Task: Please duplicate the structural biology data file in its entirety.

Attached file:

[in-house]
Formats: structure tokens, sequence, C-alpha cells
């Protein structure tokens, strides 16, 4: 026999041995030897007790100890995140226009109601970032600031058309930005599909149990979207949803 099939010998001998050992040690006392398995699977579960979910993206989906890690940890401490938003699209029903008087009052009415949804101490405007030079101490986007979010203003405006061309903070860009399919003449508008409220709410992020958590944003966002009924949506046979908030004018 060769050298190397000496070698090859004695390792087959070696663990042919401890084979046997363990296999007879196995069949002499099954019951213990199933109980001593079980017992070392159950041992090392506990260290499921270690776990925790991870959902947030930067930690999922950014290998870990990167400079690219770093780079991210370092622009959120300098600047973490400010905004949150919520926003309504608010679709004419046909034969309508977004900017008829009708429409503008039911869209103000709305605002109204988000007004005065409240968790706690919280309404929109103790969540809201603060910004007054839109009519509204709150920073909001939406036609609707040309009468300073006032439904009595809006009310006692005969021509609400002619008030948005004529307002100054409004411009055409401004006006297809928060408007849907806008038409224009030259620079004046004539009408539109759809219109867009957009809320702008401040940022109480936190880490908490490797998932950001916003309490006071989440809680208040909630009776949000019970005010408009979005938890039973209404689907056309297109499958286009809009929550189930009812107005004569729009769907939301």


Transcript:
[in-house]
Formats: structure tokens, sequence, C-alpha cells
């Protein structure tokens, strides 16, 4: 026999041995030897007790100890995140226009109601970032600031058309930005599909149990979207949803 099939010998001998050992040690006392398995699977579960979910993206989906890690940890401490938003699209029903008087009052009415949804101490405007030079101490986007979010203003405006061309903070860009399919003449508008409220709410992020958590944003966002009924949506046979908030004018 060769050298190397000496070698090859004695390792087959070696663990042919401890084979046997363990296999007879196995069949002499099954019951213990199933109980001593079980017992070392159950041992090392506990260290499921270690776990925790991870959902947030930067930690999922950014290998870990990167400079690219770093780079991210370092622009959120300098600047973490400010905004949150919520926003309504608010679709004419046909034969309508977004900017008829009708429409503008039911869209103000709305605002109204988000007004005065409240968790706690919280309404929109103790969540809201603060910004007054839109009519509204709150920073909001939406036609609707040309009468300073006032439904009595809006009310006692005969021509609400002619008030948005004529307002100054409004411009055409401004006006297809928060408007849907806008038409224009030259620079004046004539009408539109759809219109867009957009809320702008401040940022109480936190880490908490490797998932950001916003309490006071989440809680208040909630009776949000019970005010408009979005938890039973209404689907056309297109499958286009809009929550189930009812107005004569729009769907939301």